People v. Sweeney

Decision Date16 December 1960
Docket NumberCr. 6708
Citation55 Cal.2d 27,9 Cal.Rptr. 793
Parties, 357 P.2d 1049 PEOPLE, Respondent, v. Paul Wesley SWEENEY, Appellant.
CourtCalifornia Supreme Court

Paul Wesley Sweeney, in pro. per., Harold J. Ackerman, Joseph Flaig, Gerald D Lenoir, Los Angeles, and Crispus A. Wright, Beverly Hills, for appellant.

Stanley Mosk, Atty. Gen., and Norman H. Sokolow, Deputy Atty. Gen., for respondent.

DOOLING, Justice.

Defendant was charged with giving away amidone, a narcotic (Health & Saf. Code, § 11500) and with giving a bribe to a deputy sheriff (Pen.Code, § 67). A jury convicted him of both offenses and he was sentenced to the state prison. He appeals from the judgment, the sentence, 1 and the order denying his motion for a new trial.

While defendant does not challenge the sufficiency of the evidence to sustain the verdict on the narcotics charge, he makes these assignments of error: (1) the summary dismissal of his affidavit of prejudice; (2) certain rulings on the admission and rejection of evidence; and (3) serious misconduct of both the court and the district attorney. He particularly stresses the impropriety in the admission of evidence and several instances of misconduct to have been so prejudicially erroneous in their cumulative effect as to constitute the denial of a fair and impartial trial. He also argues that the evidence on the bribery charge established the defense of entrapment as a matter of law.

Viewing the record in the light most favorable to the People, as we are bound to do following a guilty verdict (People v. Caritativo, 46 Cal.2d 68, 70, 292 P.2d 513), it appears that defendant, a young Negro lawyer, visited on several occasions one Willie Williams, a female Negro and a narcotic addict, while she was a patient in the Los Angeles County General Hospital. The attendants were suspicious that she was receiving narcotics from someone; on two occasions her withdrawal symptoms were relieved after defendant's visits; and finally on his third visit, defendant was observed handing her an object, which proved to be a pill containing a narcotic, amidone. Defendant was seized by a guard and turned over to Deputy Sheriff Nichols of the narcotic detail. With defendant's permission, Nichols searched his car, a 1957 Lincoln. Nichols told defendant that he was not going to do anything in the case until he had an analysis from the crime laboratory, and released defendant.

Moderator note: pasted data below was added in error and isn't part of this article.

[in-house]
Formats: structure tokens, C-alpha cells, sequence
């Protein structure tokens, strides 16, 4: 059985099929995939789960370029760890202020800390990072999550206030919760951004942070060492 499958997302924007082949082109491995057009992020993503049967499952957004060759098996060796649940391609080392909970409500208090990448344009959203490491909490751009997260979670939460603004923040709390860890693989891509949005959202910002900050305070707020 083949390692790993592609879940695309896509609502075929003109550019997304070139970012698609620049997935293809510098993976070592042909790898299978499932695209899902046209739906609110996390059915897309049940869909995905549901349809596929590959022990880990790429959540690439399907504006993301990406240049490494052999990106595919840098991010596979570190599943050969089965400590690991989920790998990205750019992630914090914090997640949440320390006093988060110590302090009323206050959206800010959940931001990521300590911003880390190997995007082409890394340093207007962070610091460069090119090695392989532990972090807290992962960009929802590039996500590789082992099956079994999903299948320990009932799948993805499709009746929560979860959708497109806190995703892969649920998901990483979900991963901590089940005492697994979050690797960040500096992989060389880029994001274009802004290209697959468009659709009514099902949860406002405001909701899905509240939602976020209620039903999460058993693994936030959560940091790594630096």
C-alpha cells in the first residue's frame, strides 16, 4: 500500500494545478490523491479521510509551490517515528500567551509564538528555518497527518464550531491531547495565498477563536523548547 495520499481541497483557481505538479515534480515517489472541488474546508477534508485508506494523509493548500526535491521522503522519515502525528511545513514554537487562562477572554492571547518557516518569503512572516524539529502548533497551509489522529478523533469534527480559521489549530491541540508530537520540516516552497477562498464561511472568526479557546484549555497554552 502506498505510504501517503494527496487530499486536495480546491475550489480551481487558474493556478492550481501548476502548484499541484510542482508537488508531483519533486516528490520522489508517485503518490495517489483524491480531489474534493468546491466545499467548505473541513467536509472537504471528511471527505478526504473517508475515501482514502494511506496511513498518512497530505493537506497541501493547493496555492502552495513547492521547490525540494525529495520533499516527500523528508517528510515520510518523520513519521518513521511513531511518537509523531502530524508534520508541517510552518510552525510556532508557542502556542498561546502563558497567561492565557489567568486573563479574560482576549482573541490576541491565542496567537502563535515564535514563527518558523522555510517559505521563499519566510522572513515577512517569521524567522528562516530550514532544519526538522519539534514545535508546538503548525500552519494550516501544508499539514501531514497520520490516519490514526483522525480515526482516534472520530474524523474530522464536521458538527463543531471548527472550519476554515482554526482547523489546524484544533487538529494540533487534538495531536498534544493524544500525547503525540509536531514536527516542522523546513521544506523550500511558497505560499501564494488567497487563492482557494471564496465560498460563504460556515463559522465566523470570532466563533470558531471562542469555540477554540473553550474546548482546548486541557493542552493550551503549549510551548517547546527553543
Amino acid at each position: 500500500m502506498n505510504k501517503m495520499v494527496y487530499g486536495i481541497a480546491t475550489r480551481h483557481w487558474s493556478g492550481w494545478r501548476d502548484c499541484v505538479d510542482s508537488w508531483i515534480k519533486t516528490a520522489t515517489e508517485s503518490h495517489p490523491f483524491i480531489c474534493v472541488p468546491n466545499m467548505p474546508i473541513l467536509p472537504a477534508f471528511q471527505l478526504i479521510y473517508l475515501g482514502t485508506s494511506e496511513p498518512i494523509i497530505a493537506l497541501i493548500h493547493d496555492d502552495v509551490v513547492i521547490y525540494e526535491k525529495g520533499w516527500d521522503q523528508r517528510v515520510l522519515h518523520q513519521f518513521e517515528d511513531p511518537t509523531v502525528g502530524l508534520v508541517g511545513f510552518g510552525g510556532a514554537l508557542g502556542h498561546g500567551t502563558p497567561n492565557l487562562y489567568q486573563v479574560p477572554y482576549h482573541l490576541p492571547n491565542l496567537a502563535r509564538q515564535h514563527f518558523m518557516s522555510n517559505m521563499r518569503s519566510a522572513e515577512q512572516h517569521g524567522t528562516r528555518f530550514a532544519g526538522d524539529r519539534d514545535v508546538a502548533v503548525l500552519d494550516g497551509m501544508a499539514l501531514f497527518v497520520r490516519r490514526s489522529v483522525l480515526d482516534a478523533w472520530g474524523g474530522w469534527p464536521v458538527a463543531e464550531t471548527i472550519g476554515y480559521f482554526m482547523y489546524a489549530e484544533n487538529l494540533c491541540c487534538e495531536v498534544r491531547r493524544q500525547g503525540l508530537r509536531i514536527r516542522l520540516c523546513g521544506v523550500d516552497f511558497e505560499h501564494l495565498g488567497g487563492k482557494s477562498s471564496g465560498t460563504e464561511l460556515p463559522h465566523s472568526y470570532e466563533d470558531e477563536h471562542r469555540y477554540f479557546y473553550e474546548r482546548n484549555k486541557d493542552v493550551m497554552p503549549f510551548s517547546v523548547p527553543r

Later that same day Officer Nichols, following the order of his superior to contact defendant and learn the source of the narcotics, telephoned defendant and asked defendant if he would like to talk with him. Defendant said that he would; the officer then suggested a certain restaurant for their meeting; and defendant agreed upon being assured that it was not for the purpose of arrest. At the appointed time Nichols was sitting at a table, and two other officers were purposely seated within hearing distance nearby. Defendant, upon joining Nichols, asked if Nichols had discovered the contents of the pill, denied that he knew its contents, suggested that it was only a barbiturate, and stated that Willie Williams had told him she had only swallowed five pills. Nichols then remarked that defendant had a beautiful automobile, to which defendant replied, 'I would sure like to see you driving it.' Defendant inquired if Nichols had noted a little red book with figures in it, when he was examining defendant's effects at the hospital. When Nichols said that he had not, defendant stated, 'Well, if you had seen that book, you would know I am not too wealthy a man * * *. What would be right with you?' Nichols asked, 'Well, what won't hurt you?' and defendant replied, 'Well, how is $500?' Nichols answered, 'Well, that is just fine.' They then arranged to meet the next morning at a designated place, and in the course of exchanging greetings, defendant would hand Nichols five $100 bills. During the entire conversation Nichols wore under his coat a small recording instrument known as a miniphone.